If employers find it in their interest to sponsor health insurance coverage for their employees — as most larger ones do — fine. If they don’t, let them concentrate on making widgets and let the exchanges take care of their employees, often with subsidies. That is what the exchanges are for: the provision of social health insurance.

I am puzzled by conservatives who during the 90s wanted to get rid of employment-based insurance in favor of portable individual policies purchased on exchanges, but now lament when business firms dump employees’ coverage onto the exchanges. Is that not what was wanted in the 1990s?

Guest
Rob
Jul 3, 2013

I think I would rather have large corporations pay for their own workers medical insurance out of corporate profits, even if it means less profit to shareholders, as opposed to having me, the taxpayer subsidize the health insurance premiums of their workers.

Guest
Uwe Reinhardt
Jul 3, 2013

Rob:

Few economists believe the the employer-paid premiums come out of corporate profits. We are persuaded by theory and empirical evidence that for the most part, and over the longer run, the employer’s cost of sponsoring health insurance is shifted backwards to employees in the form of lower take-home pay.

Guest
Rob
Jul 3, 2013

Good!!! Perhaps able bodied workers SHOULD pay for their own health insurance(even if it is in the form of lower take home pay) rather than have others subsidize their insurance in the form of higher taxes. I am not an economist, so I will have to take your word for it, but it appears to be a specious argument to claim that by not paying for workers health insurance(or reducing absolute wages) companies would not increase profits by decreasing overhead. A second point that you don’t address is that liberals are constantly clamoring to increase the minimum wage. If the new health care legislation forced corporate giants like Walmart to pay for health insurance of their minimum wage workers, that in fact would be a huge increase in their wages. Lastly, if your argument was truly valid, and paying for health insurance did not diminish corporate profits, why did big business lobby so hard for an exemption, and why did the Obama administration capitulate to their demands?

Guest
Jul 3, 2013

About 96% of businesses with over 50 employees already provide health insurance.

The 4% who do not provide health insurance now were the target of the mandate. This is about 10,000 businesses with a total of 2 million employees.

These businesses are (no surprise) concentrated in retail, restaurants, car wash chains, etc.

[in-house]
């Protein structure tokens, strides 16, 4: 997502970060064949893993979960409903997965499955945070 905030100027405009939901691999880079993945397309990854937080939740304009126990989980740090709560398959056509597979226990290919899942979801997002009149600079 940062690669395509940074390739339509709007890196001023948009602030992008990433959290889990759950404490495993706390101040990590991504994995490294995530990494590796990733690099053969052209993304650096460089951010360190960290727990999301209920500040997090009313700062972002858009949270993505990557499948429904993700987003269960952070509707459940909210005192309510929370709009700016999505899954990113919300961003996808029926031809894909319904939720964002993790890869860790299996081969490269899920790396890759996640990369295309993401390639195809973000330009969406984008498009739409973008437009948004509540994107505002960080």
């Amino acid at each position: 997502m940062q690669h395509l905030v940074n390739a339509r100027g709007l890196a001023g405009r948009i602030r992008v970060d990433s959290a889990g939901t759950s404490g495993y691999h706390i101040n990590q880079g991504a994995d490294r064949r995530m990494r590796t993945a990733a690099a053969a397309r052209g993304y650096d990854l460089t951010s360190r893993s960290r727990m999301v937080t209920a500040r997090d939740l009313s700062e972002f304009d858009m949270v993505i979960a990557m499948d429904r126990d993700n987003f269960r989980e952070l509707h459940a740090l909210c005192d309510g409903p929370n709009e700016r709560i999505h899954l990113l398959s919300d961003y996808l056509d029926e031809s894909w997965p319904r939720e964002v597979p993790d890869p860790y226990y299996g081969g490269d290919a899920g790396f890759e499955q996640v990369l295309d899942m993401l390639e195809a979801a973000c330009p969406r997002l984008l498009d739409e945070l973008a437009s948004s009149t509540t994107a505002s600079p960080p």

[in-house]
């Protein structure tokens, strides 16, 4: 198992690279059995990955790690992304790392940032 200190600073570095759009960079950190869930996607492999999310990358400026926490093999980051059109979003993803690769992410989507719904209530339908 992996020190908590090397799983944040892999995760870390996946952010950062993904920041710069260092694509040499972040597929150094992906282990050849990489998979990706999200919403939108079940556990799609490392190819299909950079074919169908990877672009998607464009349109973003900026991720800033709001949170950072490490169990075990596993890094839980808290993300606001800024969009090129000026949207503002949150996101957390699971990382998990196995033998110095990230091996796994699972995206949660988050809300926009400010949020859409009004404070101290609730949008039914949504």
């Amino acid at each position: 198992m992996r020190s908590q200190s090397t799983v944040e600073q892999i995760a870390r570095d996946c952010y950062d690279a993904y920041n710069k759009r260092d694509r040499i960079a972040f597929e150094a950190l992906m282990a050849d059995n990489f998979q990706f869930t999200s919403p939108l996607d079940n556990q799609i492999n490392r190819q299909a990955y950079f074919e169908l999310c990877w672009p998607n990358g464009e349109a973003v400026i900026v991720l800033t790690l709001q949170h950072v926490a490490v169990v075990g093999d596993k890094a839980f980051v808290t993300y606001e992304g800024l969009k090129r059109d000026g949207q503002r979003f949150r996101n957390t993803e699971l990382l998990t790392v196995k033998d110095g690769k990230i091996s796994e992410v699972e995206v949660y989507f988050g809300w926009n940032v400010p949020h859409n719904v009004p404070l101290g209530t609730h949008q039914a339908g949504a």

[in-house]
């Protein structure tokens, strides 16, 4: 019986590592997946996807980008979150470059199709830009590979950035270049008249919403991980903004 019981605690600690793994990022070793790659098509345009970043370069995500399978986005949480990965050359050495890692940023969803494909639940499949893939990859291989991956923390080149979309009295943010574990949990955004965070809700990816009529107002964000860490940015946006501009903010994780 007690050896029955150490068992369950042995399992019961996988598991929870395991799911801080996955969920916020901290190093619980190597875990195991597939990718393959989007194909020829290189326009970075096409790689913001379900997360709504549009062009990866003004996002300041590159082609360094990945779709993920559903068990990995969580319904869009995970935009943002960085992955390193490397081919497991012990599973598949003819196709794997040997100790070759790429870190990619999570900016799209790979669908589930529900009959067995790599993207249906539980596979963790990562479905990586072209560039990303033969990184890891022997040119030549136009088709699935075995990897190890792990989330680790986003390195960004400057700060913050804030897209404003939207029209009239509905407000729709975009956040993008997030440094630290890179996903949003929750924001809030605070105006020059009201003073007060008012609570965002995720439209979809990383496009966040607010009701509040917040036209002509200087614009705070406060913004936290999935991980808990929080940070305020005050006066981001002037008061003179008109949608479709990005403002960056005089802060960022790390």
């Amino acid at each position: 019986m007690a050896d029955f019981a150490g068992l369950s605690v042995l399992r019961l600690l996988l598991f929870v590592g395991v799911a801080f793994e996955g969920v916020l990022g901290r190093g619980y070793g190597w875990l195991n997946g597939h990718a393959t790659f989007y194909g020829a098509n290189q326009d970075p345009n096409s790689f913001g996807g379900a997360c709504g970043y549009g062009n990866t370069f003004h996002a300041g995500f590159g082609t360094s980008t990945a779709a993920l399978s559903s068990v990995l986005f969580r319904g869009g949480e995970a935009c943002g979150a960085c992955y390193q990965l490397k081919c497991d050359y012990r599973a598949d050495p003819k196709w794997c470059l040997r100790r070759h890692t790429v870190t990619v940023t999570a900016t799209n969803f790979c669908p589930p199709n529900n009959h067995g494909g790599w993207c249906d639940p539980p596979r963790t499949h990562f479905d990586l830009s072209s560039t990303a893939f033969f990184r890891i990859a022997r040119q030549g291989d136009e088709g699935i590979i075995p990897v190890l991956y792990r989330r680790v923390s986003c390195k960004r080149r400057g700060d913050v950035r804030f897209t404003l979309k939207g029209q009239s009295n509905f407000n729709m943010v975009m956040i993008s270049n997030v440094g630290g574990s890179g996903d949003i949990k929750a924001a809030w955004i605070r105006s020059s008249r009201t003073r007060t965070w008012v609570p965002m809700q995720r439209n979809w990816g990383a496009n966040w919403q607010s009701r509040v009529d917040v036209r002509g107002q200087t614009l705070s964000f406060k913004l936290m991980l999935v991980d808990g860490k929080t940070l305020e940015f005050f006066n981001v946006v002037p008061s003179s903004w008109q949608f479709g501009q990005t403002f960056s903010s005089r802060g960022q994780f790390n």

Although these businesses are not high in prestige, I have noticed that in every attempt at health reform they are able to defend their cheap-labor business model.

Why can 4% essentially outvote 96% time and again?

That will take a longer analysis than I have the time or the skill to complete.

It could be because America needs these low wage businesses more than it cares to admit. Without them you would have much higher levels of youth unemployment.

Anyways, Dr Reinhardt is correct that the solution here is social insurance.
The employees of Walmart still get free public schools and public libraries and police and fire, even with low wages, because we all pay taxes for these public services.

The only thing I would like to see is for those businesses which do not provide health insurance to pay higher payroll taxes. And not by some obscure 30 hours formula either……just add 2 or 3 per cent to their Medicare tax assessment.

Bob Hertz, The Health Care Crusade

Guest
Rob
Jul 4, 2013

I’ll say it again, why would the Obama administration throw the most vulnerable, underrepresented and underpayed workers in America under the bus so to speak, and allow their employers to be exempt from the health care mandate and make the tax payer pay for their health care benefits , and subsidize the profits of just those industries you mentioned? You don’t site any references for your statistics, but even if they are accurate(which is debate able), 2 million workers are a lot of hard working individuals to turn your back onand throw under the bus. If your statistics are accurate, How is it that 4% of businesses are able to so effectively lobby the Obama administration that it would(embarrassingly) back down from its insurance mandate? Why should taxpayers take on the burden of subsidizing the health insurance of these able bodied workers when as you say 96% of all other businesses are able to provide that benefit? Wouldn’t forcing companies with a high percentage of low income or minimum wage employees, realize a large increase in wages if their companies were required to provide health care benefits? The solution is not a hodgepodge of regulations where some companies provide benefits and some do not, nor is the solution for some segments of the population , through either age or economic status get free or subsidized health care benefits while others do not. The solution is a national health care system to benefit everyone equally,and not the few, paid with a fair and equitable tax.

Guest
Peter1
Jul 4, 2013

Rob, the taxpayer is subsidizing no matter what. Employees are not taxed on the benefit and the business deducts the expense from their tax return.

Those not covered at work will have to get insurance through the exchanges and whatever taxpayer subsidy they can get to help pay.

I agree on a national (non-private insurance) system but that will be taxpayer funded as well. That won’t happen until health insurance is no longer profitable for private insurance companies.

Guest
Jul 4, 2013

Nobody said the process would be without pain, but that doesn’t mean Obamacare wasn’t the right step.

Guest
Peter1
Jul 4, 2013